Materials for the Circular Economy
The transition to circular design models
Today, young designers, start-ups, and manufacturing and processing companies are working on sustainable, bio-based materials, innovative processes and new products to make interior furnishings and home living healthier and more eco-friendly. But the success of the transition to circular design models doesn’t just depend on the ideas of individual companies. It’s primarily through collaboration that sustainable technologies for furniture and interior design emerge.
Working together to boost sustainability
With its key topic of neo-ecology, this year’s upcoming interzum will be focusing on transforming our economy to make it more circular.
The most important megatrend of the next decade, neo-ecology describes a shift in the values of society as a whole towards a circular consumerism that is in harmony with the mechanisms of nature. As the industry’s leading international trade fair, interzum is aiming to create fresh momentum and drive forward the collective dialogue.
PineSkins: textile materials from the inner bark of pine trees (source: Sarmite Polakova)
Innovative: bio-based materials
Future agency Haute Innovation is demonstrating the importance of circular thinking in the latest material innovations. Under the title “Sustainability Matters”, the experts from Berlin are curating the Materials & Nature Trend Forum at interzum 2023. With pioneering innovations, they will be showcasing materials and technologies that fit the circular economy concept, along with their potential applications for the furniture and interior design industry.
Growing awareness of the environment and health is driving the development of new solutions in the interior design sector. These concerns are having an increasing influence on furniture and interior design products and production processes. According to Dr Sascha Peters, who directs the Haute Innovation agency together with Diana Drewes, “achieving maximum resource-efficiency is at the top of companies’ agendas, along with use of materials that can be returned to the circular economy and reduction of CO2 emissions in production.”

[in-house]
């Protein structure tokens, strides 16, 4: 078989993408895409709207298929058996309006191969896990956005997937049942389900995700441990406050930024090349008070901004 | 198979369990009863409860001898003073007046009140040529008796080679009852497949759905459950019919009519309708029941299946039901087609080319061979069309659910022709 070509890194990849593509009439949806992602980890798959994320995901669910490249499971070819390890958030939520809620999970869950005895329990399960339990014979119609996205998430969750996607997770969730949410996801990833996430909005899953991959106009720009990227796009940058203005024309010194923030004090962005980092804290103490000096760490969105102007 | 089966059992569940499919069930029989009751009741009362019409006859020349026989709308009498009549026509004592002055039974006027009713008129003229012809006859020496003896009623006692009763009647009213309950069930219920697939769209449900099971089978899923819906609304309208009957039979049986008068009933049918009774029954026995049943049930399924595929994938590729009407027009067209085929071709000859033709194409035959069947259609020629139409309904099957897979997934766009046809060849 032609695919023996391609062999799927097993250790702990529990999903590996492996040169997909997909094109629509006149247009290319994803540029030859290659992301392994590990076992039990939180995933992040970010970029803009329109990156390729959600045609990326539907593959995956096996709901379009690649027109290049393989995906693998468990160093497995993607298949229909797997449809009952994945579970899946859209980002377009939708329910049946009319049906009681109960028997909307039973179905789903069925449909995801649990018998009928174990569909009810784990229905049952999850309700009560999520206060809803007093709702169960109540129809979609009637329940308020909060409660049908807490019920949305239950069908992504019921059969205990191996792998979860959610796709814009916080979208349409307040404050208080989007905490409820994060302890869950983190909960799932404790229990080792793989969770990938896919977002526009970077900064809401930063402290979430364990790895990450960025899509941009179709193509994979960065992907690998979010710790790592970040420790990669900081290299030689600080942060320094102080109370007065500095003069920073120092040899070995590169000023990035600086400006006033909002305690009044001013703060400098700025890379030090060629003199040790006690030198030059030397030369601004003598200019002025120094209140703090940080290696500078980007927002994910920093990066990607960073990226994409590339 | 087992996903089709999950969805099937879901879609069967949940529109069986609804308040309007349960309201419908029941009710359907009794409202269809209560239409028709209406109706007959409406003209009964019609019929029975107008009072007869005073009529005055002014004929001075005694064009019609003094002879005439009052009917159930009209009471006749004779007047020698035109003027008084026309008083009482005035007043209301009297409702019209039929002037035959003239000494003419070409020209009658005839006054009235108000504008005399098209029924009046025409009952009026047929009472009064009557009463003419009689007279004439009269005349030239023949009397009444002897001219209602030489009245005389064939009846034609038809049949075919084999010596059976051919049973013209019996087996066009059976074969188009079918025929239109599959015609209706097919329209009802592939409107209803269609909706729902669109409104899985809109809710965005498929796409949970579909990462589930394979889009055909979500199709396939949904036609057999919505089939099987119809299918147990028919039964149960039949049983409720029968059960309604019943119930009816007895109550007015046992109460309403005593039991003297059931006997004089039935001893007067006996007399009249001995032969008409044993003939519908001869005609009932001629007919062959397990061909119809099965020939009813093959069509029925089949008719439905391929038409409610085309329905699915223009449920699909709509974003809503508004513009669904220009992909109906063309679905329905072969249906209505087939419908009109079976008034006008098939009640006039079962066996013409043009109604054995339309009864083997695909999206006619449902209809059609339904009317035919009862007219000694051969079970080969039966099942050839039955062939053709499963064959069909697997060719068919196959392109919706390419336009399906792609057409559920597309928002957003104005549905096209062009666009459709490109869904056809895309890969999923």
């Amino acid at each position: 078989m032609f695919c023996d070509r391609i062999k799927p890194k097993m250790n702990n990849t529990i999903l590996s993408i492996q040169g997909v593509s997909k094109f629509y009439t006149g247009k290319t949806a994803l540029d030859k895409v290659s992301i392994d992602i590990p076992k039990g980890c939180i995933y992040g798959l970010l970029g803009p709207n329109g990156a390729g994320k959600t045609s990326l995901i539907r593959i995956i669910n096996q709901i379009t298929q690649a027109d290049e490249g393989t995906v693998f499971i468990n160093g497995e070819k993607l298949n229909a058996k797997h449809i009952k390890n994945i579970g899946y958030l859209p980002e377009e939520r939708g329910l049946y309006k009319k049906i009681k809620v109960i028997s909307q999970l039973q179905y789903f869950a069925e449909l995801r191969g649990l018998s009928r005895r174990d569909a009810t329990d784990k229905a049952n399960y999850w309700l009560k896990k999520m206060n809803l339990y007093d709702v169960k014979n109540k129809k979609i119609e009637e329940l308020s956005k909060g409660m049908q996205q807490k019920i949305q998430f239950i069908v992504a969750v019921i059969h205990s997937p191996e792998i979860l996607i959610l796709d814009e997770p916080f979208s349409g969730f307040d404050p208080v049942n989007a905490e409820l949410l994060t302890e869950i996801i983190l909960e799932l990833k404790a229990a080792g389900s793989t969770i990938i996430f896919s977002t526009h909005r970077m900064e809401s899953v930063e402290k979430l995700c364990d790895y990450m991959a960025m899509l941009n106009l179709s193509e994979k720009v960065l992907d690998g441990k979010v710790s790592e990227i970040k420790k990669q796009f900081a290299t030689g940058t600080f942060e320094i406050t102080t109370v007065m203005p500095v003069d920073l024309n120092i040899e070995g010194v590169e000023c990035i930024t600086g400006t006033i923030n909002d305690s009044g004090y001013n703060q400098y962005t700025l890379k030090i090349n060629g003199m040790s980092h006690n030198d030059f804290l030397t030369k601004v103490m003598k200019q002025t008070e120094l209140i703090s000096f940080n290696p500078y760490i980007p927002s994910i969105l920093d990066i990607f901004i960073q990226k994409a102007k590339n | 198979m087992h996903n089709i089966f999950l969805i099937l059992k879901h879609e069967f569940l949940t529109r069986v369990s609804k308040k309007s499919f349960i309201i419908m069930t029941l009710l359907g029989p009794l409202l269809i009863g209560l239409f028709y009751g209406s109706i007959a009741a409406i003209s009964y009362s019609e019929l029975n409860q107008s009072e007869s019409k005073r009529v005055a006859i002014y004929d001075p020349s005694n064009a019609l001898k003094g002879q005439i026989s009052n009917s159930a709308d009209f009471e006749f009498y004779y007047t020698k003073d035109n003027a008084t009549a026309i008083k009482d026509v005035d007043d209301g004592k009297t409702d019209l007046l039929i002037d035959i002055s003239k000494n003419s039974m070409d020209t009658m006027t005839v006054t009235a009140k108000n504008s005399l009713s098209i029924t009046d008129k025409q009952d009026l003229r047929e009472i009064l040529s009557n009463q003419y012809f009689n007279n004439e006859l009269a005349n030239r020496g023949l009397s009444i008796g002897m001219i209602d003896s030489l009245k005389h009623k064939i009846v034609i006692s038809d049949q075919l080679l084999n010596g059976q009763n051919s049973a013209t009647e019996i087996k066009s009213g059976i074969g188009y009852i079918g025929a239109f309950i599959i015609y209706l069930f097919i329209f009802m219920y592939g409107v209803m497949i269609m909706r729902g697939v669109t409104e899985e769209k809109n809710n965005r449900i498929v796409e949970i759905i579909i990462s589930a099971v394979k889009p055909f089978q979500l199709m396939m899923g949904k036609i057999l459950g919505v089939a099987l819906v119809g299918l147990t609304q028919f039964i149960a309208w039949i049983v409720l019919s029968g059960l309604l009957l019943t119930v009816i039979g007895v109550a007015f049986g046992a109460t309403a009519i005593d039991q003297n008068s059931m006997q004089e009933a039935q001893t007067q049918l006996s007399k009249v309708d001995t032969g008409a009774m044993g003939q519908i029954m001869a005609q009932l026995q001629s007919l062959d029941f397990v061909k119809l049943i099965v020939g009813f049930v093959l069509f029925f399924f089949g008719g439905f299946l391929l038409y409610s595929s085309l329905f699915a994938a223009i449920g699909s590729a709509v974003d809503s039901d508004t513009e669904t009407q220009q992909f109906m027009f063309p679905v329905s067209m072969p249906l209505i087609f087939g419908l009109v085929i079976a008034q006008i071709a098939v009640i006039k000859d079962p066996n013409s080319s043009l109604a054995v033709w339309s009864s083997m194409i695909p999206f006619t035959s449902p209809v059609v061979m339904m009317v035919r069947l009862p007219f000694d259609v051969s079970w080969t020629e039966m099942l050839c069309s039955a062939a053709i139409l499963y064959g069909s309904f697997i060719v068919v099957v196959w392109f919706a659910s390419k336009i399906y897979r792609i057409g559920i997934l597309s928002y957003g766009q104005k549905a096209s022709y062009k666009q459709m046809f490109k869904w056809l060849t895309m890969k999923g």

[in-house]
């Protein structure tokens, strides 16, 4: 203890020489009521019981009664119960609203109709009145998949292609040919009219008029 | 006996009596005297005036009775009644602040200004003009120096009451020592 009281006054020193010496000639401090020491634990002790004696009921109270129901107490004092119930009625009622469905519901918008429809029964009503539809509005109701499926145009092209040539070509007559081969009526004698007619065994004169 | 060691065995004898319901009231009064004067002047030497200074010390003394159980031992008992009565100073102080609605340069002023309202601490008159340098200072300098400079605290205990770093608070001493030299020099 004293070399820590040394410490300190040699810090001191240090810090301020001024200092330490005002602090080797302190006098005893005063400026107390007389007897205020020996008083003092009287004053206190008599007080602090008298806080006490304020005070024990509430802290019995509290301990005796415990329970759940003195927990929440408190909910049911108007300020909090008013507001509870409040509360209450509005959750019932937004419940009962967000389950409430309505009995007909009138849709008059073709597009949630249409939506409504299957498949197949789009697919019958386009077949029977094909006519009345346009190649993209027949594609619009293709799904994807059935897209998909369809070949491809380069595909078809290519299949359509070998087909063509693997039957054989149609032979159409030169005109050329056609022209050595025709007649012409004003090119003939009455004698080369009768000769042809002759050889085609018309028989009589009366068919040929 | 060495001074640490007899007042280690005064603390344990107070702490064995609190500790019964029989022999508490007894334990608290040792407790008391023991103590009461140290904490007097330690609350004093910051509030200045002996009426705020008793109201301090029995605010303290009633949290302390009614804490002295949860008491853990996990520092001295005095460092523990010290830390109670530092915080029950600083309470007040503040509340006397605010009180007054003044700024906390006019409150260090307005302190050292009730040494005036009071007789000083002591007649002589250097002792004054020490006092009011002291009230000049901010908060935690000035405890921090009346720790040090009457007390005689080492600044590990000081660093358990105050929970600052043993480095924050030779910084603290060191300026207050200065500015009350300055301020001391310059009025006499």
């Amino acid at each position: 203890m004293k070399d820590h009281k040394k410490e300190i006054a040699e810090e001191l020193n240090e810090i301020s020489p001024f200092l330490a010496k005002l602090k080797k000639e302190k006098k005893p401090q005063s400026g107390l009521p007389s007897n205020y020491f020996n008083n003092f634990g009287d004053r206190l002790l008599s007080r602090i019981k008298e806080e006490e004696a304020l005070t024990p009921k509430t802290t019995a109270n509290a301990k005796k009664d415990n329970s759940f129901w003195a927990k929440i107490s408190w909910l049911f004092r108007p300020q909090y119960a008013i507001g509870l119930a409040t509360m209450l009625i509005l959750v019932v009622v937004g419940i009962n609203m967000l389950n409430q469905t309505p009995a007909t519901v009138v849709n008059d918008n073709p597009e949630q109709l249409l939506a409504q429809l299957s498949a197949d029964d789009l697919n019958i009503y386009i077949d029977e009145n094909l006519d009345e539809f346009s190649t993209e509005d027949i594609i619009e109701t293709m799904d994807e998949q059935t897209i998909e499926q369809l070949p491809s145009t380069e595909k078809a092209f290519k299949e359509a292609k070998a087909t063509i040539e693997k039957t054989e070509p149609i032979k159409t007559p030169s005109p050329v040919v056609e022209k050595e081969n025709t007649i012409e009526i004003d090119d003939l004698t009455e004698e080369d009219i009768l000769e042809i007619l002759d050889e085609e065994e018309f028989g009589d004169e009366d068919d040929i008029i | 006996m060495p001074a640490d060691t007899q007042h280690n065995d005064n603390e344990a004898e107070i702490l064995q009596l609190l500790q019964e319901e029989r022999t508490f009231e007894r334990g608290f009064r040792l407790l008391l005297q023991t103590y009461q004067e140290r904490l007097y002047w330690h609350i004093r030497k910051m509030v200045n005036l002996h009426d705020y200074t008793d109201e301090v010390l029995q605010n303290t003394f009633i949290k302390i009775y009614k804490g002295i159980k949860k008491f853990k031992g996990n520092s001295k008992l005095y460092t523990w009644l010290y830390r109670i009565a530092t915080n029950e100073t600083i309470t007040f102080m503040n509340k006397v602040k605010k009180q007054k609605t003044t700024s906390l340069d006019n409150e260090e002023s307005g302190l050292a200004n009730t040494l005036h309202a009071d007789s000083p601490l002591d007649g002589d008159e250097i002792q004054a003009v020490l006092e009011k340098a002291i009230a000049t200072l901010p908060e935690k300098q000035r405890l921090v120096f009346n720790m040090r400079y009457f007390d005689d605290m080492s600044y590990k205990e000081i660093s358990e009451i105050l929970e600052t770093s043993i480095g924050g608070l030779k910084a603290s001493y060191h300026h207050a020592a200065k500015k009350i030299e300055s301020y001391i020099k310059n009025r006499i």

OrganiQ: composite material made of up to 68 per cent hemp and kenaf plant fibres (source: Holzwerk Rockenhausen)
The significance of secondary recycling
Above all, the awareness of the usability of CO2 as a resource in panel and textile manufacturing is driving the development of new production methods, according to the findings of the material experts. “A wealth of material innovations is springing up in this field, promoting the formation of circular business models and optimising use of the available resources,” says Dr Peters. “Materials suitable for secondary recycling, which have been used very little up to now, are becoming more important as a result.”
Examples he mentions include leather alternatives based on waste material from German hemp farming, textiles made out of tree bark and biodegradable foams derived from cork powder, coconut fibres and biogenic binding agents. Innovations like these can increase material efficiency enormously when it comes to circular models in certain materials sectors.
Inspiration for the future
The use of natural resources and previously unused organic residual materials to create components for interior design offers huge potential for innovation. Materials developed on this basis are particularly environmentally friendly because they can easily be returned to the biological cycle. As a result, they provide important impetus for an ecological transformation of the supplier sector. Time and time again, they are inspiring new ideas and concepts, driving ahead development.